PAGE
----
Princesses Consort of Monaco: Maria Caroline Gibert de Lametz




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Marie Caroline Gibert de Lametz was born on 18 July 1793 as the daughter of Charles-Thomas Gibert and his wife, Marie-Françoise Le Gras de Vaubercey. She was originally a stage actress and met Prince Florestan on his return to France in 1815. Prince Florestan was the second son of the reigning Prince of Monaco, Honoré IV and perhaps at the time; he was not expected to ever become the Prince of Monaco. He spent the summer at her family’s château.

Maria Caroline married Prince Florestan of Monaco on 27 November 1816 in Commercy. Their first child named Charles was born on 8 December 1818. Much later on 22 October 1833, they had a daughter named Florestine. His elder brother, who succeeded their father in 1819, never married and had only an illegitimate son.

Maria Caroline took control of their household, and she hired a lawyer to recover estates from the Brignole inheritance. The relationship between the two brothers hit rock-bottom when their mother died in 1826 and left her what remained of her family estate to Florestan. Maria Caroline invested the money, and they purchased a vast mansion. Florestan remained heir to the throne, but he had never set foot in Monaco. His brother, Honoré V choked to death while dining alone on 2 October 1841. Florestan was now the Prince of Monaco, and Caroline its Princess.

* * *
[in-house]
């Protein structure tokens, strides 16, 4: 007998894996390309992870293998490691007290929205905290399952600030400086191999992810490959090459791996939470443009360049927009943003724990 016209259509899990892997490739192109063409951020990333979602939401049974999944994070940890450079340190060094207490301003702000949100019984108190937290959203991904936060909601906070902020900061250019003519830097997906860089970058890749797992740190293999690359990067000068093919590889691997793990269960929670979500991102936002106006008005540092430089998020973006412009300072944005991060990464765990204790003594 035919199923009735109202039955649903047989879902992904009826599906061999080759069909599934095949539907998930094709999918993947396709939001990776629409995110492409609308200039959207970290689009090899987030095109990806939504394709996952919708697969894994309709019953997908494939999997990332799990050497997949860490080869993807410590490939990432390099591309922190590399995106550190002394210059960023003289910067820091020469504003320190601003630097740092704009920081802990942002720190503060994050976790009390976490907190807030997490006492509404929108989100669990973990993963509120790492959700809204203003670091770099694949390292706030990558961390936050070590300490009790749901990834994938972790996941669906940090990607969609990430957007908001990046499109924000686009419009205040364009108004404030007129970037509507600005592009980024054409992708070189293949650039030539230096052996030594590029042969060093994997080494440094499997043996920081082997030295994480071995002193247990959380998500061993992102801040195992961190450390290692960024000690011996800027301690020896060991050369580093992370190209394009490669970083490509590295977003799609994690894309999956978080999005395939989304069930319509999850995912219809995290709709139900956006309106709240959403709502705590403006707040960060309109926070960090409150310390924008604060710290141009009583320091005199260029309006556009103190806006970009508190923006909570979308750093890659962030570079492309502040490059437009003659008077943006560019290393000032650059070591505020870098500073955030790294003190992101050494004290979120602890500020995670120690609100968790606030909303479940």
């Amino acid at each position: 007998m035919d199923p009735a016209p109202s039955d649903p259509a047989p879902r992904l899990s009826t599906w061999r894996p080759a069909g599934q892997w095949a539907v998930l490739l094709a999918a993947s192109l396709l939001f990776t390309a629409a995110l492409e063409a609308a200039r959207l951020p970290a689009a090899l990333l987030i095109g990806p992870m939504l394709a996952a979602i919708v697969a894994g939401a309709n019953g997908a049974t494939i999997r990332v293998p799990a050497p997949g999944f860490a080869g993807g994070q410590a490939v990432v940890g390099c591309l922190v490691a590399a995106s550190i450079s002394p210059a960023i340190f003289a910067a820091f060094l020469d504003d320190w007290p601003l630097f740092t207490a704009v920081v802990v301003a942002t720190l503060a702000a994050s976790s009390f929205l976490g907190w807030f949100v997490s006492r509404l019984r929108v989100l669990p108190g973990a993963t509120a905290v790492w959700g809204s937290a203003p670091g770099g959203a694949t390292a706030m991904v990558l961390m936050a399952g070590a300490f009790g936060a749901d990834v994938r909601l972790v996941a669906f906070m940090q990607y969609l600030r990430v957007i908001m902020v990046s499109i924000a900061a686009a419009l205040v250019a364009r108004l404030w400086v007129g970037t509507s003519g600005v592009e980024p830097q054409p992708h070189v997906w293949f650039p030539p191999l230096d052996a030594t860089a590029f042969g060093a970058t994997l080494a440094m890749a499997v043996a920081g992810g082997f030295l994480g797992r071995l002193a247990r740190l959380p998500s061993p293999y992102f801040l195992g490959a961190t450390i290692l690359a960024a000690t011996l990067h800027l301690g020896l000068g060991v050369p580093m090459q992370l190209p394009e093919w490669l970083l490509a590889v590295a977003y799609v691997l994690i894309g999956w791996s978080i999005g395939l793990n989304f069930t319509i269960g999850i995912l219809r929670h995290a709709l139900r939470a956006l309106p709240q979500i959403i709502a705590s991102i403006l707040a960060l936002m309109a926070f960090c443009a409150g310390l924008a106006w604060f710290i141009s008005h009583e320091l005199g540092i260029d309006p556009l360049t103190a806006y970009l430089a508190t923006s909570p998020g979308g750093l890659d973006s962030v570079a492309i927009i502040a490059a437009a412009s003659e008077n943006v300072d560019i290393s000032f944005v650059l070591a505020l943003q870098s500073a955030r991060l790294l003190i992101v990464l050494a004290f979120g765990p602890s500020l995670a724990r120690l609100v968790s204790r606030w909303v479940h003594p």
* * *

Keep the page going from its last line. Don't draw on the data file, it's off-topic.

The family arrived on 9 February 1842 in a gilded carriage. People crowded around the carriage to see the family and even managed to detach the horses from the carriage. Florestan was surprised to find a welcoming reception. Maria Caroline, ever the businesswoman, took control of Monaco, which appalled her son. Charles wrote to her, criticising her actions. Maria Carolina wrote back, “I am serving your father’s interests here, which will one day be your own, and it’s not a game, it concerns a whole family’s position.” She began to train him well for his future position.

Maria Caroline was ahead of her time, and the people of Monaco had little respect for a Prince who was dominated by his wife. In 1848, the two towns of Menton and Roquebrune revolted and declared themselves independent. They wished to be annexed by Sardinia but remained in limbo until they were ceded to France in 1861.

Her husband died suddenly of a heart attack on 20 June 1856 and Charles was recognised as the new Prince of Monaco. Maria Caroline’s job was not done. Together with her son, she worked to develop Monaco as a spa resort to generate more income with an additional income from a casino. Charles began to rely more and more on his mother as he began to lose his sight. Monaco slowly rose from the ashes.

Maria Caroline had just one more ambition she wished to fulfil. She wanted her grandson Albert to marry a member of Queen Victoria’s family. Queen Victoria would have none of that, and instead, her son married Lady Mary Victoria Hamilton. Maria Caroline lived to see her great-grandson, the future Louis I, be born. Maria Caroline died in her sleep on 23 November 1879. 1

  1. Anne Edwards (1992) The Grimaldis of Monaco






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My name is Moniek and I am from the Netherlands. I began this website in 2013 because I wanted to share these women's amazing stories.

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